"Chi fan?" the woman entreated again. We were expected some leftovers or a small snack after the big lunch, but our hosts had other plans. One of their three daughters had joined them and also brought food. Our table was completed by the couples' five-year old granddaughter, a rozy-cheeked cutie who smiled rarely but lit the entire room when she did. We once again ate our fill.
Not only is it cold in Heilongjiang in the winter, but it is also quite dark. Less than a month from the winter solstice, the sun shines but 8-1/2 hours per day. It was behind the hills by 3:30 and pitch black dark long before dinner. With trains still not running, we both took advantage of the chance to catch up on sleep.

"What time do you want breakfast?" our hosts had asked before we went to sleep.

"Is 6:00 too early?" Ron asked.

"No problem!"

When my alarm went off at 5:30, the fire was already burning in the kitchen stove. At 6:00, we sat down to bowls of warm milk and a big bag full of mahua, braided sweet bread that we struggled to hold with chopsticks and dipped in the milk.

They bagged the leftovers and gave them to us for the day, then asked when we would be back and when we wanted dinner. Ron asked if they had pototoes. Yes! Then he asked if they could make jiaozi (Chinese dumplings). Of course!

"We're going to show you how to make pierogies at dinner," Ron told them.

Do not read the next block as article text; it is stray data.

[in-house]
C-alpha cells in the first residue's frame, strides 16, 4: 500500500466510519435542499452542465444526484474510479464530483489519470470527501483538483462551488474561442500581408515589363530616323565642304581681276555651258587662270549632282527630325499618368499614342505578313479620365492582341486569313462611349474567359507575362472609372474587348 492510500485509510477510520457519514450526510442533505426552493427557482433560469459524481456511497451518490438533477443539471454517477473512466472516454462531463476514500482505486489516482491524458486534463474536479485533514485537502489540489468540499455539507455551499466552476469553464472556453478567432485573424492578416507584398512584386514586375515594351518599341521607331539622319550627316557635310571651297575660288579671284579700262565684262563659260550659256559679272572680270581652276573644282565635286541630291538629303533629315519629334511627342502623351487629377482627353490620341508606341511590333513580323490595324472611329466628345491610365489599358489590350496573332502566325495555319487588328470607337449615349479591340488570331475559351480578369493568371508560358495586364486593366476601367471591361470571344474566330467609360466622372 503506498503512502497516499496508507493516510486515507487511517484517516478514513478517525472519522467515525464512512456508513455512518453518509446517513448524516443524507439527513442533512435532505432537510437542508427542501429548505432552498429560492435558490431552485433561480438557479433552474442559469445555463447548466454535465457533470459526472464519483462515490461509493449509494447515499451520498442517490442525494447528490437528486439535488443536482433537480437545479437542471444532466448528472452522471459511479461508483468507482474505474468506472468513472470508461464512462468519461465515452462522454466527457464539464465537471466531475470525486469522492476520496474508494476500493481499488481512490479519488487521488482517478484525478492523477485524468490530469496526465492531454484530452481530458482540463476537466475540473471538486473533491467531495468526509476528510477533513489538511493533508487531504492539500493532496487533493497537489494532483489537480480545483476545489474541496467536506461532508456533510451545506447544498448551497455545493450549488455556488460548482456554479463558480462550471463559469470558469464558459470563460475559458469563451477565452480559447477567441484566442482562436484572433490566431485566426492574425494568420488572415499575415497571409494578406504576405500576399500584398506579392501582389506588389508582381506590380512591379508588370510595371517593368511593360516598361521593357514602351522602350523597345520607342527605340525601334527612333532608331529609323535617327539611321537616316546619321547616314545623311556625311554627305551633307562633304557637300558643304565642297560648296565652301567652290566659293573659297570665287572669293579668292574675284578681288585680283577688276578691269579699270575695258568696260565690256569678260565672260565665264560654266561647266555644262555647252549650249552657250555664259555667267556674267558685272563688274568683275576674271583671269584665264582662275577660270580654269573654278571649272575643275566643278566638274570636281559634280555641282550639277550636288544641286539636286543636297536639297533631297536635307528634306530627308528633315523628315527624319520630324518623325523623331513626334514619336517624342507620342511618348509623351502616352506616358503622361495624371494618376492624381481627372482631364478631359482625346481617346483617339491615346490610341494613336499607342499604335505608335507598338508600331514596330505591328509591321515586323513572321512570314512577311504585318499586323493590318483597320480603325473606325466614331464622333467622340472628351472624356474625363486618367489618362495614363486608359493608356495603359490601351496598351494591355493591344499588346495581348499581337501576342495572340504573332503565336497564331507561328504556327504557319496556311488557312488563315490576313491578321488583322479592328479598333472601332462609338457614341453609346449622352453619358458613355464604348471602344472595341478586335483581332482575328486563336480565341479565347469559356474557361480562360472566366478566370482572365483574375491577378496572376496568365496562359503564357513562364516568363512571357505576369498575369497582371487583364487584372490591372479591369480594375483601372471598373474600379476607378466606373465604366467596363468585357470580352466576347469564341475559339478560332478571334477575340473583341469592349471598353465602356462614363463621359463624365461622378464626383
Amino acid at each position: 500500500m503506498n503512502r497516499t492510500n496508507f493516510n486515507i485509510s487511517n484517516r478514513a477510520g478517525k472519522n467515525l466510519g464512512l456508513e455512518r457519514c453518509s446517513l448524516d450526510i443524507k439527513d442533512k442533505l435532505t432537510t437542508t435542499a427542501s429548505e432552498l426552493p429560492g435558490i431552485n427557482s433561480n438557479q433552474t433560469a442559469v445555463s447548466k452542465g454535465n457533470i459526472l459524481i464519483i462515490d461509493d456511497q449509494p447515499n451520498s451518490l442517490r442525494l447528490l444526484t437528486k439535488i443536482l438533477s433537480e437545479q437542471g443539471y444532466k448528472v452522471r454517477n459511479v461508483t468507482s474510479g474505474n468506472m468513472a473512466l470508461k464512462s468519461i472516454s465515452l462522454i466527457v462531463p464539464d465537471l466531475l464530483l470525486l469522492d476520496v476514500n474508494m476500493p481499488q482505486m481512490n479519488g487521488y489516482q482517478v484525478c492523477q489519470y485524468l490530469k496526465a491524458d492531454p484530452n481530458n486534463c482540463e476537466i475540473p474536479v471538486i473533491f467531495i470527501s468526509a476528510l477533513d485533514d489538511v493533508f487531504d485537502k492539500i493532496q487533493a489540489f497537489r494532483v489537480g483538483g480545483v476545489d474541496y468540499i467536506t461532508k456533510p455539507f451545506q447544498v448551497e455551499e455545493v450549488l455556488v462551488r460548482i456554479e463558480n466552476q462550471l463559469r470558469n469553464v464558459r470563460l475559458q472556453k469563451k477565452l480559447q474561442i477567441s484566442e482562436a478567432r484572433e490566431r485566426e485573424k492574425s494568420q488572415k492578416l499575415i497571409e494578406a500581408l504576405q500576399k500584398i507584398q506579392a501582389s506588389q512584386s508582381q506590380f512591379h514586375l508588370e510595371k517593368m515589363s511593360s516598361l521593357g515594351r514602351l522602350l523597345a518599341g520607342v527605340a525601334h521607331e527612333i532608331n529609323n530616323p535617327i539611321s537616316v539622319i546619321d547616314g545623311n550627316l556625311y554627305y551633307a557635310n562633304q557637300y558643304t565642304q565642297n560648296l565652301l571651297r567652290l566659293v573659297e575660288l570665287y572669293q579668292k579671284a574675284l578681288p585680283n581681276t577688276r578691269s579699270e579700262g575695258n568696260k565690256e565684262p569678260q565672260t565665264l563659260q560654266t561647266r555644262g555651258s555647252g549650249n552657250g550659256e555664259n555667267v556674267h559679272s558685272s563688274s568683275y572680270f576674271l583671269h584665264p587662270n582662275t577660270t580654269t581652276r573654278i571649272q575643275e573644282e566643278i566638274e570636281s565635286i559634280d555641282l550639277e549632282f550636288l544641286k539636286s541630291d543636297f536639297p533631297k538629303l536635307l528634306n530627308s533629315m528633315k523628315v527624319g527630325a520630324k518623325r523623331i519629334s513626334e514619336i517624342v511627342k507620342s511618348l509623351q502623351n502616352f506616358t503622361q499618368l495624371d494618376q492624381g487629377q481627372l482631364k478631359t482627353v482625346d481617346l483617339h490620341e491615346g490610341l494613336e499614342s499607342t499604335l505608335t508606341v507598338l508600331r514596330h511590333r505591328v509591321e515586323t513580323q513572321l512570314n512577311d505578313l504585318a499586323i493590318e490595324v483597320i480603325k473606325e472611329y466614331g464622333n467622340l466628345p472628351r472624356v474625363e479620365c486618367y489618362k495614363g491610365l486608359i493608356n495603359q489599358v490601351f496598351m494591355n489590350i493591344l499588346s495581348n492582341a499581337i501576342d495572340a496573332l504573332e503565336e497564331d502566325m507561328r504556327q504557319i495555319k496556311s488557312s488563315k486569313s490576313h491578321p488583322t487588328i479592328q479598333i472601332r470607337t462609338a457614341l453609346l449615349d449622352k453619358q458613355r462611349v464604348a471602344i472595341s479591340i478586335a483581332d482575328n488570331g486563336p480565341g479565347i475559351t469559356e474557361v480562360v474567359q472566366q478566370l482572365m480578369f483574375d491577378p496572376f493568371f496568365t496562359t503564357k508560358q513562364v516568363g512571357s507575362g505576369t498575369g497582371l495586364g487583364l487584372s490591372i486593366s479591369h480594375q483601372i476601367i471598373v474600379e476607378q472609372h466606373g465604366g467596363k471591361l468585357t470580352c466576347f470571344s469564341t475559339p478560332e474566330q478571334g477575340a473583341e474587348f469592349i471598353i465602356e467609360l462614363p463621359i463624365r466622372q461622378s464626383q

"Have you ever made pierogies before?" I asked Ron as we walked up the tracks into the rising sun.

"No, but I've eaten lots of them."

After a full day of photography on the mountain, we returned to a warm kitchen where the fire was hot in preparation for cooking lesson. We chopped potatoes and boiled them in a big pot on the coal stove, then mashed them as best as we could with a big spoon. We added finely chopped garlic, several other spices that our host reccommend, and began wrapping the mixture in little circles of dough rolled out perfectly by the husband's skilled hands. One hand rolled a small stick back and forth over a little ball of dough while the other kept turning it. We filled several dozen, then let them take over the cooking.

"Meiguo jiaozi," the husband kept saying, chuckling to himself.

"No, no, it's polish," Ron explained. "These come from Poland."

"Meiguo jiaozi."

The table was set with big plates of our "piergoes." Plenty of Chinese jiaozi was also included, along with more green shoots and pork, and another big bowl of rice. Our experiment wasn't a total failure. Ron gobbled up the meiguo jiaozi by the plateful, but I prefered the traditional Chinese version. Our hosts each tried a few, still chuckling, then heaped their own pork jiaozi into their bowls.